> There are some board members who try to remain
> evidence based. Attempting to weave in an
> allegorical tale into archaeological research will
> always raise eyebrows.
That's quite a convoluted sentence.
By classifying Gilgamesh as allegorical you attempt to invalidate all information it contains. You tell us that archaeology, not being a science, has no interest in ancient tales? Apparently we should be conscious of raised eyebrows, and not historical data.
> The ruins at Baalbek may well be older than Roman
> times, and most probably are, but I doubt that you
> will get much traction through any reliance on the
> Epic of Gilgamesh as source material. Separating
> the two topics would lead to more serious and
> worthwhile discussions.
He is not relying on Gilgamesh. Jesus Christ people, he's using more than 3 different sources.
By separating the two topics, which two are you referring too? I assume one is mythology. The other being archaeology maybe?
Do you mean separate in a similar manner as the Turin Canon has been separated from physical evidence?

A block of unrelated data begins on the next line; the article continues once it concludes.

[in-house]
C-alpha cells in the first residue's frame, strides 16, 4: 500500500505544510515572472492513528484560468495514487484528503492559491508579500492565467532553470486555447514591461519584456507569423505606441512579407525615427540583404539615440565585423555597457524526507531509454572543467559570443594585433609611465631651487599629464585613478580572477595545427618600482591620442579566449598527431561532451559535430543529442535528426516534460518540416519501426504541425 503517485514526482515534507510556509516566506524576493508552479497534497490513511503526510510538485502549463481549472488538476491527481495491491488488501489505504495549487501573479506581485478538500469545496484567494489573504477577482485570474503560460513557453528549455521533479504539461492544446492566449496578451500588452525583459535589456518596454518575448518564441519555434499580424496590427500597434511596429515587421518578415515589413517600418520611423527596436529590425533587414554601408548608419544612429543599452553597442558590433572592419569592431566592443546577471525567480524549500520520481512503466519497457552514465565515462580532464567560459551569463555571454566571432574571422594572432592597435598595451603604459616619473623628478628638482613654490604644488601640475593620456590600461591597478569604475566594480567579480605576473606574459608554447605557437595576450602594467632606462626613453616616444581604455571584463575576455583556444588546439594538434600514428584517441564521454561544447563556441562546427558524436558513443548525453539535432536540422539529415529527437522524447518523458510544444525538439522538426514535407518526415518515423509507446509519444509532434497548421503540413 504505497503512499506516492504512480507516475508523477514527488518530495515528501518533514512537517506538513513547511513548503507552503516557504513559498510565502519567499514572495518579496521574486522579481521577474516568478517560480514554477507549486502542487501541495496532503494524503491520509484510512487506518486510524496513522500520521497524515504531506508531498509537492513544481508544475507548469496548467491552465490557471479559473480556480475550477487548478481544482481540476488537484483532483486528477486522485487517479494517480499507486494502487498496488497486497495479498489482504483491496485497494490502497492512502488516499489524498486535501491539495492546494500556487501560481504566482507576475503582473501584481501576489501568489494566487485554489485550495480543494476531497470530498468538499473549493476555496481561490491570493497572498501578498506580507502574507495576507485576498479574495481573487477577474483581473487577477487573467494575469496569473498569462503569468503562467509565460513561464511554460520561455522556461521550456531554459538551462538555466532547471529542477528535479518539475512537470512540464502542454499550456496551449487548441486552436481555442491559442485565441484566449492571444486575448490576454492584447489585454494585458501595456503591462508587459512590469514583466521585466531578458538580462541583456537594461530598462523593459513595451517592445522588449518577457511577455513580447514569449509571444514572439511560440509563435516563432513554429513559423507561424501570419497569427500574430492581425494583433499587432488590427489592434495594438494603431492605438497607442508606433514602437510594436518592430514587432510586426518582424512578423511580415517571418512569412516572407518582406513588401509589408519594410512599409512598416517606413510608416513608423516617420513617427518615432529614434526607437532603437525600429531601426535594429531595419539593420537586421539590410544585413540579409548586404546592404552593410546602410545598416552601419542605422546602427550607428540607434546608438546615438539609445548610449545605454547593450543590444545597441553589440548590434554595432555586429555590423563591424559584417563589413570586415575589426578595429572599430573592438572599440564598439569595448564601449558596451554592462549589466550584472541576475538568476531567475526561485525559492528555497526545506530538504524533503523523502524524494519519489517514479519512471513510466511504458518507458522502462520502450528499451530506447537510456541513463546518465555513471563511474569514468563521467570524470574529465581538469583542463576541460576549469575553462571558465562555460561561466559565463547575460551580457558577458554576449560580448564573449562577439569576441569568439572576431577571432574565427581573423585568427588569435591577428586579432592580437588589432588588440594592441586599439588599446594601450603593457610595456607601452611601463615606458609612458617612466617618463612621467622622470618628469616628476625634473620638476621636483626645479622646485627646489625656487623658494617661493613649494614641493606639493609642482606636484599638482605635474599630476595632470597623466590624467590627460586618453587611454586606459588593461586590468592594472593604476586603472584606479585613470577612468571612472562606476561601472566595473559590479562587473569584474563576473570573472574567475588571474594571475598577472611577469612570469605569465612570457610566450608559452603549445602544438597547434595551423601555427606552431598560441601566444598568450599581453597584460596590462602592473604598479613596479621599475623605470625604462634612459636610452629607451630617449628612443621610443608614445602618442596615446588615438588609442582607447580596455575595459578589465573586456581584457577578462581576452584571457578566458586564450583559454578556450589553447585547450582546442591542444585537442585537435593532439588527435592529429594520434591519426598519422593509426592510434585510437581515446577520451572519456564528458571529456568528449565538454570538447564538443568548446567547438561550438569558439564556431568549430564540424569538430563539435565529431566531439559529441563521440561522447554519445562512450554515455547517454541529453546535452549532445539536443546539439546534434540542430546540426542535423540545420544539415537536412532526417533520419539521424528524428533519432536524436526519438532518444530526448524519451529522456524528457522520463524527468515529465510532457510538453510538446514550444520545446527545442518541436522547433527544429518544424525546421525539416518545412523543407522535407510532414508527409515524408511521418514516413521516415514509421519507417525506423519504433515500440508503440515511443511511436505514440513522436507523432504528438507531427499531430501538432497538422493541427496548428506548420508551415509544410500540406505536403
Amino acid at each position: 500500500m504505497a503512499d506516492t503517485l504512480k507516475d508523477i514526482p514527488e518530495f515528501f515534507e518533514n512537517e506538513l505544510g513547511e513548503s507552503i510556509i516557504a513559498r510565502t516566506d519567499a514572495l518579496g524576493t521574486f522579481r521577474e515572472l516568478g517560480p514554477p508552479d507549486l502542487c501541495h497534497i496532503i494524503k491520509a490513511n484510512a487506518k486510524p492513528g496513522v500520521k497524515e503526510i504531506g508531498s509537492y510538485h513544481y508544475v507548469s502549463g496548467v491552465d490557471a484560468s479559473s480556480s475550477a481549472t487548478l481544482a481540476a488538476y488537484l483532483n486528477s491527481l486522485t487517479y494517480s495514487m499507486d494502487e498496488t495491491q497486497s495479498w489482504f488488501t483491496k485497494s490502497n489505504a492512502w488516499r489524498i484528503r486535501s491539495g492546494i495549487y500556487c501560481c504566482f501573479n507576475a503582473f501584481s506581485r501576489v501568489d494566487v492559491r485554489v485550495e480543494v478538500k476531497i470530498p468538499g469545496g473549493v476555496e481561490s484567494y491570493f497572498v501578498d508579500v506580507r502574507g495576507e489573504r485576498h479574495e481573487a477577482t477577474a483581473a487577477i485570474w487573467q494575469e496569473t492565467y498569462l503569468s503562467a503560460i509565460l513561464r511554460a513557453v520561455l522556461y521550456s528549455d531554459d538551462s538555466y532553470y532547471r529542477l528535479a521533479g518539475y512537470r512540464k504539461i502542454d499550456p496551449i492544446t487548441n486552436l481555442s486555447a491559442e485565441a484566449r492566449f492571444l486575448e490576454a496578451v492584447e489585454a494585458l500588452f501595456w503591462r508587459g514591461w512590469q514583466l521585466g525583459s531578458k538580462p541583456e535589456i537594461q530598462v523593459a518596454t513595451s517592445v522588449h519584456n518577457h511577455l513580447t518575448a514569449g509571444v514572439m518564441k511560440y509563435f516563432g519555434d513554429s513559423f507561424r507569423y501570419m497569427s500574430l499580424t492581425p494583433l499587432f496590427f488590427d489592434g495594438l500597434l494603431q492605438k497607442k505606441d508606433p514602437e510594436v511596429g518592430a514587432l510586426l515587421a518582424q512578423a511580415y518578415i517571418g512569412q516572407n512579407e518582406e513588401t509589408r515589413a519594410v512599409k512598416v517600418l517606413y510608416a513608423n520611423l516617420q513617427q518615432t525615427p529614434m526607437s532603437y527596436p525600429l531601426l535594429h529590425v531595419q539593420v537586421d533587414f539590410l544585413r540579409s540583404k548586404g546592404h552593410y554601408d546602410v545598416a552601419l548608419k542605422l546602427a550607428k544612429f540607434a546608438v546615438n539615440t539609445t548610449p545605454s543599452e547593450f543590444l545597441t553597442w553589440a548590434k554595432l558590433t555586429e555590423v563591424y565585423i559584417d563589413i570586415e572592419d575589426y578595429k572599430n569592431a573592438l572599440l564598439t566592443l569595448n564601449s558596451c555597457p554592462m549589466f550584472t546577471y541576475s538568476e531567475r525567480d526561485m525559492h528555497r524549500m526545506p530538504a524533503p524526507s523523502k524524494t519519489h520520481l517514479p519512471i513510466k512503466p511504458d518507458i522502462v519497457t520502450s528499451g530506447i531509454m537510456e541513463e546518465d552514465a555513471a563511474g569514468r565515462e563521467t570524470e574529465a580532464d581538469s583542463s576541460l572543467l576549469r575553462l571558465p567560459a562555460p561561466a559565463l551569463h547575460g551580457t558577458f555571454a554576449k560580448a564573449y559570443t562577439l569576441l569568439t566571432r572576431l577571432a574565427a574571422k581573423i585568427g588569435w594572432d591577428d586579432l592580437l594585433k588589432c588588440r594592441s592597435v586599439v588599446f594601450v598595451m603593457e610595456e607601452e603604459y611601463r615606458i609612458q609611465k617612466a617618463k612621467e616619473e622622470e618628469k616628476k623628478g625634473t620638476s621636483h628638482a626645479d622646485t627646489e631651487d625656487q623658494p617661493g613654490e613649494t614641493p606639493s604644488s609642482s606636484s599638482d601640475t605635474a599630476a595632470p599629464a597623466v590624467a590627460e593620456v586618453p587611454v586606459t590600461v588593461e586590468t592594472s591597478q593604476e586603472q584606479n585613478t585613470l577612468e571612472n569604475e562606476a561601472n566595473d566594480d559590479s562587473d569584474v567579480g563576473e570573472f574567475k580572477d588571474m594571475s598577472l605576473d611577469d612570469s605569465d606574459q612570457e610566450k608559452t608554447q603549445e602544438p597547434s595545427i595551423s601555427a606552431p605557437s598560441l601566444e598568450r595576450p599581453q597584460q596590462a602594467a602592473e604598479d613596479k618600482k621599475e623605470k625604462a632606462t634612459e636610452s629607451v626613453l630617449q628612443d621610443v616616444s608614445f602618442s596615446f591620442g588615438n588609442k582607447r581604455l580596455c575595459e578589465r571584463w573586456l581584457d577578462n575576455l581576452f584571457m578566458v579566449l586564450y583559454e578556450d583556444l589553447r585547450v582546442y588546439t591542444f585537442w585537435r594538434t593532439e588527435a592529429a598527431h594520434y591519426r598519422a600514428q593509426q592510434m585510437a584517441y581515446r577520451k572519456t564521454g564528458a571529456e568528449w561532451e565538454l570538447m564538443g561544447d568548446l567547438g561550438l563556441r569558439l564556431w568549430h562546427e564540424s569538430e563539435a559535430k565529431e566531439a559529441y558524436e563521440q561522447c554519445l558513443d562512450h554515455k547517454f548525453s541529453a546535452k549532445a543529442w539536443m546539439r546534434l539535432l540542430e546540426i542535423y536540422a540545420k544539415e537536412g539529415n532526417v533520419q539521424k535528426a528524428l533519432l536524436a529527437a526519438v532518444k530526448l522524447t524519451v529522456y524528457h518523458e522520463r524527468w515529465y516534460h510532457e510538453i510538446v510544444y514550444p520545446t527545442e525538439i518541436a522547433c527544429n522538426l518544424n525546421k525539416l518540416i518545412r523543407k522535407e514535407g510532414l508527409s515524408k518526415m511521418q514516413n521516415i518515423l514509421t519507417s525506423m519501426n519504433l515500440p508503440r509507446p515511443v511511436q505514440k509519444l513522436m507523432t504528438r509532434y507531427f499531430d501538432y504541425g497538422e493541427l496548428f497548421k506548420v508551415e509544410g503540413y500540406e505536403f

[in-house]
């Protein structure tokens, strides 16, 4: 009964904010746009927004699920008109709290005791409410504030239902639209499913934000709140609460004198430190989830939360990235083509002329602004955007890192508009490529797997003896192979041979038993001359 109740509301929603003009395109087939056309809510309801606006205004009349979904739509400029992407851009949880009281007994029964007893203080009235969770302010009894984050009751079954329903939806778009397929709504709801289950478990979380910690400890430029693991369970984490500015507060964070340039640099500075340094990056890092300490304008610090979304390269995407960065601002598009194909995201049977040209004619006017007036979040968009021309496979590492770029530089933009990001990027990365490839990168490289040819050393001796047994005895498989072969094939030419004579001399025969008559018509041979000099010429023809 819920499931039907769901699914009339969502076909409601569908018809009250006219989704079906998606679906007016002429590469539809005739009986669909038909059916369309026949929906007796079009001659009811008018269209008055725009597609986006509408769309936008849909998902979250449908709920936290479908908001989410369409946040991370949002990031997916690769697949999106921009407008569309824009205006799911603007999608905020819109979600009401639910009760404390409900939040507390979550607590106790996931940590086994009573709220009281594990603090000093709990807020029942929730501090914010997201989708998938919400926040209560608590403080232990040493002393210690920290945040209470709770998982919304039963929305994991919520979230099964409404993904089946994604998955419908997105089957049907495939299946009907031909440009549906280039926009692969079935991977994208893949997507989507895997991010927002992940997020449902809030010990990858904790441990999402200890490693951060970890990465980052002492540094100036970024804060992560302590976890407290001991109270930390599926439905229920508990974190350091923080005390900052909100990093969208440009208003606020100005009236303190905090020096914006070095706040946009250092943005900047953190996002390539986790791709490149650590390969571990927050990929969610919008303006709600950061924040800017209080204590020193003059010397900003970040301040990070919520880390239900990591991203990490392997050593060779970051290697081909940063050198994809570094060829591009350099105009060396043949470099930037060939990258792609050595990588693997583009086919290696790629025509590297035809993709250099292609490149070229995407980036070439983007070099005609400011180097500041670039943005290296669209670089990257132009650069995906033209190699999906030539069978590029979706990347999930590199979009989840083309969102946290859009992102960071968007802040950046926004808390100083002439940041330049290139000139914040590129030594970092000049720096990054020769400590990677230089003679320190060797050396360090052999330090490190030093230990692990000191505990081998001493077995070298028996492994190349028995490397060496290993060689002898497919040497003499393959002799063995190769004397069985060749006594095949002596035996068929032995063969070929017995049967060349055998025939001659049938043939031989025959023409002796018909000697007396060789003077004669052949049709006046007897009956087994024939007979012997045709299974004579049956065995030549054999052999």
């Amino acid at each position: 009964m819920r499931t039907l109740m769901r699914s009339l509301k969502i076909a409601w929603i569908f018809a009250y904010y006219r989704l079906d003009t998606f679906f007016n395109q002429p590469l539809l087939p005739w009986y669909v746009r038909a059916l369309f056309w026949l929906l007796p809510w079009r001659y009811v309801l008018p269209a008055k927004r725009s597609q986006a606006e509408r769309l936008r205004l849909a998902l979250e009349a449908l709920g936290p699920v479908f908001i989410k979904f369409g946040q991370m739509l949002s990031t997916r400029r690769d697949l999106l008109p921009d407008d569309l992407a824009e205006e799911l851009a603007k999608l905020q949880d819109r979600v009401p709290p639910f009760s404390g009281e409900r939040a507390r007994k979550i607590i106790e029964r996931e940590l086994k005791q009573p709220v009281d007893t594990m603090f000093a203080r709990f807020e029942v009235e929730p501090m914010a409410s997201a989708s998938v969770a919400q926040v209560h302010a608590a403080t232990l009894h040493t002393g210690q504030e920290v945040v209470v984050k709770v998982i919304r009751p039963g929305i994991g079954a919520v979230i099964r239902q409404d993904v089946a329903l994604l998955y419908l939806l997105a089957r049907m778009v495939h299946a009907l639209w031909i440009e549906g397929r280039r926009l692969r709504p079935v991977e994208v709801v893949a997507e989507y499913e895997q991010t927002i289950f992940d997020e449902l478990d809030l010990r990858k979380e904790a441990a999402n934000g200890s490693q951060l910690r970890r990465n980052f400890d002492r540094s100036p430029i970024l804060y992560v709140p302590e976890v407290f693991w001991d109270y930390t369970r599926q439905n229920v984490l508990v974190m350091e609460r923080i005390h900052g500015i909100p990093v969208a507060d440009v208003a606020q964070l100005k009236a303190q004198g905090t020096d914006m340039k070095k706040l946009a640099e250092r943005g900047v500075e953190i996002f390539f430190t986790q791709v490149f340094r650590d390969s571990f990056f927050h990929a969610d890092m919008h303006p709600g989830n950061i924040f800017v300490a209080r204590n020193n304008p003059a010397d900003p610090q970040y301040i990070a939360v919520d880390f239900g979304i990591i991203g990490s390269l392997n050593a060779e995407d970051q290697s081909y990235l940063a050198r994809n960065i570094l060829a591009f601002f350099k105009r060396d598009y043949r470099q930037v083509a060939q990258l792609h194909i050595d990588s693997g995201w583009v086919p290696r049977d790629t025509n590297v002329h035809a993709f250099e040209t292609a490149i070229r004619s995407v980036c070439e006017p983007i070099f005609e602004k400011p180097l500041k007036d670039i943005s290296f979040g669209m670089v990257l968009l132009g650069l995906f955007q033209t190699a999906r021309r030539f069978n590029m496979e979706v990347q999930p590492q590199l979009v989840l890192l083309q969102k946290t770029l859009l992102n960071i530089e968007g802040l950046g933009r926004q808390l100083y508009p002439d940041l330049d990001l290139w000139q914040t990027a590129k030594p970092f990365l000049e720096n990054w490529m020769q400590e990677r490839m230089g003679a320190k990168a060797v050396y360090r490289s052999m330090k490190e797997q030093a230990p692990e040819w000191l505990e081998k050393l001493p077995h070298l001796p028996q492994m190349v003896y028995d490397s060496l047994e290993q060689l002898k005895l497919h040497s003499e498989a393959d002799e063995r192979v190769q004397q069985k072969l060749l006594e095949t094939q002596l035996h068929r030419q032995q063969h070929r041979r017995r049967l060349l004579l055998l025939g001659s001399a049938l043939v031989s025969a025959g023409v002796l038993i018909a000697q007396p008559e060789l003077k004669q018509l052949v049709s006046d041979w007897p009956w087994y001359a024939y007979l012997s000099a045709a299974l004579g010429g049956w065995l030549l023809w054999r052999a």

The first two columns of Turin deal with gods and fantastically long time spans. Those columns have been 'separated' from the rest of the canon so to give validity to the so-called king's list that Egyptology relies heavily on.
A historical document, the Turin is the almost the sole source for the king's list. Yet it begins as a mythical accounting of gods. According to you, it should be separated.
I would have to call your separation - selective. Separate what is acceptable. Gilgamesh's story of a great flood is not acceptable because it contradicts evolution. No? Isn't this what is at the heart of everyone's objection to Gilgamesh?
What would we know of history without the texts? What would we know if all we had was what archaeologists have dug up? Not very much. There are not two topics as you say. History is one topic, it includes artifacts and texts.